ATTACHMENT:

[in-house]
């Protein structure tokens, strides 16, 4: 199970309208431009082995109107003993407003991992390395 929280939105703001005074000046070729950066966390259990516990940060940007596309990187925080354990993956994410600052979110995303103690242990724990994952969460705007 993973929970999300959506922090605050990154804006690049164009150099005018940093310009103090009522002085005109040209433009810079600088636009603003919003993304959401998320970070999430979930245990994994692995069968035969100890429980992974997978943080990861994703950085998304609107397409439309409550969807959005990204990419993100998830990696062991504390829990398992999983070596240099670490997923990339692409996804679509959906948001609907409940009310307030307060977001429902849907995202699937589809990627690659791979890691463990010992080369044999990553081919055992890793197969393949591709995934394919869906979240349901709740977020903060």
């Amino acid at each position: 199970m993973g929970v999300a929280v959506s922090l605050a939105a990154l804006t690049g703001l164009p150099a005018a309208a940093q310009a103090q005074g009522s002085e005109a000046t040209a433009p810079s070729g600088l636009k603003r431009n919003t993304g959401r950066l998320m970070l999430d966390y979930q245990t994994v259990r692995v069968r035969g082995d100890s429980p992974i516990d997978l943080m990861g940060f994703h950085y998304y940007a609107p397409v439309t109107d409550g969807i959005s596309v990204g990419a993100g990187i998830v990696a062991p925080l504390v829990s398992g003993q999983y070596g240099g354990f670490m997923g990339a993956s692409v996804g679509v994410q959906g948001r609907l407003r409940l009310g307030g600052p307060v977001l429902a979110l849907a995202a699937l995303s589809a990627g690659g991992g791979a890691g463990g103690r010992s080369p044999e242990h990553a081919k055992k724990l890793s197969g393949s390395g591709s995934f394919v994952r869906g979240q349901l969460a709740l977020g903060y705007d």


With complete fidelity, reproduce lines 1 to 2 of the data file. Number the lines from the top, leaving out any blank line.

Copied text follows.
[in-house]
């Protein structure tokens, strides 16, 4: 199970309208431009082995109107003993407003991992390395 929280939105703001005074000046070729950066966390259990516990940060940007596309990187925080354990993956994410600052979110995303103690242990724990994952969460705007 993973929970999300959506922090605050990154804006690049164009150099005018940093310009103090009522002085005109040209433009810079600088636009603003919003993304959401998320970070999430979930245990994994692995069968035969100890429980992974997978943080990861994703950085998304609107397409439309409550969807959005990204990419993100998830990696062991504390829990398992999983070596240099670490997923990339692409996804679509959906948001609907409940009310307030307060977001429902849907995202699937589809990627690659791979890691463990010992080369044999990553081919055992890793197969393949591709995934394919869906979240349901709740977020903060």